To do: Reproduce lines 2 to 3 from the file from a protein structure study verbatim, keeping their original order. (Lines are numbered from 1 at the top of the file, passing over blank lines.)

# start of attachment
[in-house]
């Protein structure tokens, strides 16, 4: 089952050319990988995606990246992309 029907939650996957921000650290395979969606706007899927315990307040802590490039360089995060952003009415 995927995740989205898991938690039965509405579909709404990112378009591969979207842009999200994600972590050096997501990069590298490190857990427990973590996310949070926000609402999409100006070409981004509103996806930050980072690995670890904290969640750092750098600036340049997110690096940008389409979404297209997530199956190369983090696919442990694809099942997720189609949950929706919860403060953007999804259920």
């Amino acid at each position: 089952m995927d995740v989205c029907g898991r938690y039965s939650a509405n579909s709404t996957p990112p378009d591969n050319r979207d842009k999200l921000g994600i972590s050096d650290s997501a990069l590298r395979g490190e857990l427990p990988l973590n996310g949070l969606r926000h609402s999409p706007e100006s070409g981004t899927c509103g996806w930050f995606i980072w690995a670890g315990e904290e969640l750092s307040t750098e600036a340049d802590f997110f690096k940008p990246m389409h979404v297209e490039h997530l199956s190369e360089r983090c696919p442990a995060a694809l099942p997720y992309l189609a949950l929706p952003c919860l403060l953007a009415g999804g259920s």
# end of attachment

């Protein structure tokens, strides 16, 4: 089952050319990988995606990246992309 029907939650996957921000650290395979969606706007899927315990307040802590490039360089995060952003009415 995927995740989205898991938690039965509405579909709404990112378009591969979207842009999200994600972590050096997501990069590298490190857990427990973590996310949070926000609402999409100006070409981004509103996806930050980072690995670890904290969640750092750098600036340049997110690096940008389409979404297209997530199956190369983090696919442990694809099942997720189609949950929706919860403060953007999804259920």
């Amino acid at each position: 089952m995927d995740v989205c029907g898991r938690y039965s939650a509405n579909s709404t996957p990112p378009d591969n050319r979207d842009k999200l921000g994600i972590s050096d650290s997501a990069l590298r395979g490190e857990l427990p990988l973590n996310g949070l969606r926000h609402s999409p706007e100006s070409g981004t899927c509103g996806w930050f995606i980072w690995a670890g315990e904290e969640l750092s307040t750098e600036a340049d802590f997110f690096k940008p990246m389409h979404v297209e490039h997530l199956s190369e360089r983090c696919p442990a995060a694809l099942p997720y992309l189609a949950l929706p952003c919860l403060l953007a009415g999804g259920s």